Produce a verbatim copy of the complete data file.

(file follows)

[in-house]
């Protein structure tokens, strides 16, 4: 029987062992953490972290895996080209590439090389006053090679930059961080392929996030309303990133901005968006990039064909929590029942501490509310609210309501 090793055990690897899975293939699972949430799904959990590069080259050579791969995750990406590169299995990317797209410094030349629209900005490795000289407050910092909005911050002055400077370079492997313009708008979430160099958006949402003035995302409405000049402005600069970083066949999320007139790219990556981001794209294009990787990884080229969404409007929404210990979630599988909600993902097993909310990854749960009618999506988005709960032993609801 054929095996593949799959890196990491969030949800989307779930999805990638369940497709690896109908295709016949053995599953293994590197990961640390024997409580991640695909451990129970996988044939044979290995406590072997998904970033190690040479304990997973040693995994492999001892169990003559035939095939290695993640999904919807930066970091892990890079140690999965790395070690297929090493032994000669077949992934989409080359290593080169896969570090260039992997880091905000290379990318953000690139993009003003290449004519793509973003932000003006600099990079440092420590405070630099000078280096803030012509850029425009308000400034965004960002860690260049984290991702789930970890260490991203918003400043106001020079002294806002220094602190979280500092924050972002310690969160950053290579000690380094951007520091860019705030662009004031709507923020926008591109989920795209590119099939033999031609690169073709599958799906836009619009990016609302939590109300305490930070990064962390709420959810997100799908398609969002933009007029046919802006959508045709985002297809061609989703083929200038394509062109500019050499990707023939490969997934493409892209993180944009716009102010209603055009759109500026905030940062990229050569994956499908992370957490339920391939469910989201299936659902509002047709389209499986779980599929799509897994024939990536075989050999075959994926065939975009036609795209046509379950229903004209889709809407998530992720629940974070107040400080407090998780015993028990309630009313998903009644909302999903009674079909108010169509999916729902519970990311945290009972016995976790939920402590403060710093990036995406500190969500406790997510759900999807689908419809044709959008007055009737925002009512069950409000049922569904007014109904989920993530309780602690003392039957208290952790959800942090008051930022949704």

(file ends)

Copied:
[in-house]
């Protein structure tokens, strides 16, 4: 029987062992953490972290895996080209590439090389006053090679930059961080392929996030309303990133901005968006990039064909929590029942501490509310609210309501 090793055990690897899975293939699972949430799904959990590069080259050579791969995750990406590169299995990317797209410094030349629209900005490795000289407050910092909005911050002055400077370079492997313009708008979430160099958006949402003035995302409405000049402005600069970083066949999320007139790219990556981001794209294009990787990884080229969404409007929404210990979630599988909600993902097993909310990854749960009618999506988005709960032993609801 054929095996593949799959890196990491969030949800989307779930999805990638369940497709690896109908295709016949053995599953293994590197990961640390024997409580991640695909451990129970996988044939044979290995406590072997998904970033190690040479304990997973040693995994492999001892169990003559035939095939290695993640999904919807930066970091892990890079140690999965790395070690297929090493032994000669077949992934989409080359290593080169896969570090260039992997880091905000290379990318953000690139993009003003290449004519793509973003932000003006600099990079440092420590405070630099000078280096803030012509850029425009308000400034965004960002860690260049984290991702789930970890260490991203918003400043106001020079002294806002220094602190979280500092924050972002310690969160950053290579000690380094951007520091860019705030662009004031709507923020926008591109989920795209590119099939033999031609690169073709599958799906836009619009990016609302939590109300305490930070990064962390709420959810997100799908398609969002933009007029046919802006959508045709985002297809061609989703083929200038394509062109500019050499990707023939490969997934493409892209993180944009716009102010209603055009759109500026905030940062990229050569994956499908992370957490339920391939469910989201299936659902509002047709389209499986779980599929799509897994024939990536075989050999075959994926065939975009036609795209046509379950229903004209889709809407998530992720629940974070107040400080407090998780015993028990309630009313998903009644909302999903009674079909108010169509999916729902519970990311945290009972016995976790939920402590403060710093990036995406500190969500406790997510759900999807689908419809044709959008007055009737925002009512069950409000049922569904007014109904989920993530309780602690003392039957208290952790959800942090008051930022949704």